The New Zealand Railways Magazine, Volume 14, Issue 3 (June 1, 1939)
Profusion accents Simplicity
Profusion accents Simplicity.
What gaiety in this season of plenty! Costume jewellery is larger and brighter, concentrated in one gleam on the corsage, or scattered into smaller pieces, clips, brooches, dress-rings, bracelets. Evening jewels are no more sumptuous than those we place on the simplest day-time frocks.
Ostrich plumes wave in profusion. They may nestle against black velours for street wear, or nod entrancingly from evening coiffures. Marabout, leaving the boudoir, is fashionable for day-time wear in a tiny crown, pinned glitteringly to the coiffure.
Millinery is once more an art. The flattery of veils is exploited. Veiling may drape a crown, soften a brim or encircle, nebulously, neck and chin. The wimple may be regarded as a revival of a medieval fashion or the development of the art of the veil.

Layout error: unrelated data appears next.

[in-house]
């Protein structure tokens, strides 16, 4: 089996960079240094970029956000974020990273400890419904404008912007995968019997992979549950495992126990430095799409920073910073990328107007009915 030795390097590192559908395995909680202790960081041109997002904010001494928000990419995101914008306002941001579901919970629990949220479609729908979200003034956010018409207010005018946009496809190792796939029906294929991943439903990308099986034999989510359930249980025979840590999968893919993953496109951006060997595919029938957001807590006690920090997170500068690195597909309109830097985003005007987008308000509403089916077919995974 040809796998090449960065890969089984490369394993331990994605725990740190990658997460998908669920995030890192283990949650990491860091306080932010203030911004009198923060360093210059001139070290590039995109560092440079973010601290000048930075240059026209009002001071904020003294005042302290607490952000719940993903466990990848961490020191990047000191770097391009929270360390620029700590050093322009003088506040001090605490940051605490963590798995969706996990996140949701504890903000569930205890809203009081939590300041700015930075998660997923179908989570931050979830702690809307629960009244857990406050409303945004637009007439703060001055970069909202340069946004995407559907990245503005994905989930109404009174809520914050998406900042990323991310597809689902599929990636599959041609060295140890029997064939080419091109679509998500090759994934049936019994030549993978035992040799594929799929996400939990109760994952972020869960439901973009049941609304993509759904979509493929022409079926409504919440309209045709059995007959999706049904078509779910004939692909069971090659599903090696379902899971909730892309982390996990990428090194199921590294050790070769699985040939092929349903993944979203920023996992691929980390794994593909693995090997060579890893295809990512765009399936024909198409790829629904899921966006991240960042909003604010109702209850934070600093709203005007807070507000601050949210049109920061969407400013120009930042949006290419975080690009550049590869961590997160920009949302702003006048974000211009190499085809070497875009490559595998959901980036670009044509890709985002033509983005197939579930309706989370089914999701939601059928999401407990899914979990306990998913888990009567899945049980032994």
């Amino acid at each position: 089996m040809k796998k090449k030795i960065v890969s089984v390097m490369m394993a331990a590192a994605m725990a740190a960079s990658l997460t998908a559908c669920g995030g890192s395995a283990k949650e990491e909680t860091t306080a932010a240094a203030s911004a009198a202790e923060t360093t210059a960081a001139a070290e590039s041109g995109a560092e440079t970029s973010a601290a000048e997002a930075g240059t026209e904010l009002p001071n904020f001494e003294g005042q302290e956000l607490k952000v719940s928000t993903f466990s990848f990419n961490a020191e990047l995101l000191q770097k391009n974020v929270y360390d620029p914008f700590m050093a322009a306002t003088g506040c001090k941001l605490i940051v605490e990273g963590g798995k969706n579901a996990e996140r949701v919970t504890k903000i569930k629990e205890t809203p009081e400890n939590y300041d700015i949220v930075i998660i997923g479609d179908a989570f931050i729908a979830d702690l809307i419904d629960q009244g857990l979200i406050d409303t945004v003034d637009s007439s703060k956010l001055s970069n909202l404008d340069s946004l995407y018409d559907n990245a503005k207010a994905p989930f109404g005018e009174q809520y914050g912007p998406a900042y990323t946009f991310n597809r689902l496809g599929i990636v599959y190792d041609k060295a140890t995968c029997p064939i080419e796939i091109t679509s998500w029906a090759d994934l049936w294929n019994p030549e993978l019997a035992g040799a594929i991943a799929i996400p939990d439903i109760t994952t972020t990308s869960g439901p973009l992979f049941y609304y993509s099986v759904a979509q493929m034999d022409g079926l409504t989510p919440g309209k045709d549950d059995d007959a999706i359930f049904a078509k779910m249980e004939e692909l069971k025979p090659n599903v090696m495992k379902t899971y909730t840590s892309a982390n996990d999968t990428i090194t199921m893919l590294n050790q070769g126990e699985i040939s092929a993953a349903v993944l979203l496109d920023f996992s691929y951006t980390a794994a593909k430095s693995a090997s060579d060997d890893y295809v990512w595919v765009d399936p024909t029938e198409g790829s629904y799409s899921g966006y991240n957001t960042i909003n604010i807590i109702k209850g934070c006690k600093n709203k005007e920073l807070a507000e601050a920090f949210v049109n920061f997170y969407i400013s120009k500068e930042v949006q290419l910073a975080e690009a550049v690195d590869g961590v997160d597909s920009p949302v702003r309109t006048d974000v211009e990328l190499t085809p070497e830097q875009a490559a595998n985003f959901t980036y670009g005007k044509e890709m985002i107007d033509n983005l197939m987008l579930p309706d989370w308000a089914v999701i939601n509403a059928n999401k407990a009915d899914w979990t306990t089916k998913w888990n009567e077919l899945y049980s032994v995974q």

Fur, of course, denies simplicity to “town” coats. It overflows the shoulders on to sleeves and fronts. A wonderful evening cloak is fashioned, not of skins, but of narrow bands of fur worked marvellously into a full and flowing garment.
There is profusion, of course, in evening skirts, and in the fullness of very short day-time frocks, so youthful in line. The exposed length of leg should be of a “young girl” slimness, or, regretfully, the latest day-time silhouette is not for you.
Gloves are contradictory. While some sleeves have crept up, gloves are short, of wrist length only. Paris mittens, in lamé, have transparent fingers, and are fastened with narrow ribbon at the wrist.
Feet? Important, very! Use colour, carefully, in day-time shoes; but for evening be daring. A Paris house shows dainty shoes, one green, one rose, but both with heels of mauve.